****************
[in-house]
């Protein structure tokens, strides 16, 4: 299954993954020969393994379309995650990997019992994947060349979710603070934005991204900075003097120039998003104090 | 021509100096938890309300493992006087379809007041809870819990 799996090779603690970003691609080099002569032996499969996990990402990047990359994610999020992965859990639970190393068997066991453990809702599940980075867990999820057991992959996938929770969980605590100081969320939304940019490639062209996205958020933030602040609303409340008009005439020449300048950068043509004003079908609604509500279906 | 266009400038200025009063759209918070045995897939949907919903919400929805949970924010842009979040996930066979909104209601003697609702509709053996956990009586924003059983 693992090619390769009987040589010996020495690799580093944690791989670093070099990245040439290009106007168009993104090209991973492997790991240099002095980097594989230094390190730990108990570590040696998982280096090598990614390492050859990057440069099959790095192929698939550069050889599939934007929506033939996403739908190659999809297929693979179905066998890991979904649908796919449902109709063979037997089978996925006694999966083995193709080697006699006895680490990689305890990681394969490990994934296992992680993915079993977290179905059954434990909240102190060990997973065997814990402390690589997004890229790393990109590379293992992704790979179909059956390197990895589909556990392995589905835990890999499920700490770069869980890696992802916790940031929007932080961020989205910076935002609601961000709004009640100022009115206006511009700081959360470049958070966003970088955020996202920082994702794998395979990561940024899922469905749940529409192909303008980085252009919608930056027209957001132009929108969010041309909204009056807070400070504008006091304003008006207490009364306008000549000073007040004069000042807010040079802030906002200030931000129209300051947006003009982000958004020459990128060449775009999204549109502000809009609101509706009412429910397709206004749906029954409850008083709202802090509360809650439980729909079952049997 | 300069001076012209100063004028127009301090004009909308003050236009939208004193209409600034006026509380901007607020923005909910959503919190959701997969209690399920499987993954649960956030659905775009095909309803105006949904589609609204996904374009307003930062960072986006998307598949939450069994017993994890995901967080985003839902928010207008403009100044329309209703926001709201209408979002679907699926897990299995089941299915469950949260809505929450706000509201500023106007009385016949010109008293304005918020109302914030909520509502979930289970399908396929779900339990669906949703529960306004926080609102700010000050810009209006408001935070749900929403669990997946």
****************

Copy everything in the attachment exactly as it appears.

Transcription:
[in-house]
């Protein structure tokens, strides 16, 4: 299954993954020969393994379309995650990997019992994947060349979710603070934005991204900075003097120039998003104090 | 021509100096938890309300493992006087379809007041809870819990 799996090779603690970003691609080099002569032996499969996990990402990047990359994610999020992965859990639970190393068997066991453990809702599940980075867990999820057991992959996938929770969980605590100081969320939304940019490639062209996205958020933030602040609303409340008009005439020449300048950068043509004003079908609604509500279906 | 266009400038200025009063759209918070045995897939949907919903919400929805949970924010842009979040996930066979909104209601003697609702509709053996956990009586924003059983 693992090619390769009987040589010996020495690799580093944690791989670093070099990245040439290009106007168009993104090209991973492997790991240099002095980097594989230094390190730990108990570590040696998982280096090598990614390492050859990057440069099959790095192929698939550069050889599939934007929506033939996403739908190659999809297929693979179905066998890991979904649908796919449902109709063979037997089978996925006694999966083995193709080697006699006895680490990689305890990681394969490990994934296992992680993915079993977290179905059954434990909240102190060990997973065997814990402390690589997004890229790393990109590379293992992704790979179909059956390197990895589909556990392995589905835990890999499920700490770069869980890696992802916790940031929007932080961020989205910076935002609601961000709004009640100022009115206006511009700081959360470049958070966003970088955020996202920082994702794998395979990561940024899922469905749940529409192909303008980085252009919608930056027209957001132009929108969010041309909204009056807070400070504008006091304003008006207490009364306008000549000073007040004069000042807010040079802030906002200030931000129209300051947006003009982000958004020459990128060449775009999204549109502000809009609101509706009412429910397709206004749906029954409850008083709202802090509360809650439980729909079952049997 | 300069001076012209100063004028127009301090004009909308003050236009939208004193209409600034006026509380901007607020923005909910959503919190959701997969209690399920499987993954649960956030659905775009095909309803105006949904589609609204996904374009307003930062960072986006998307598949939450069994017993994890995901967080985003839902928010207008403009100044329309209703926001709201209408979002679907699926897990299995089941299915469950949260809505929450706000509201500023106007009385016949010109008293304005918020109302914030909520509502979930289970399908396929779900339990669906949703529960306004926080609102700010000050810009209006408001935070749900929403669990997946």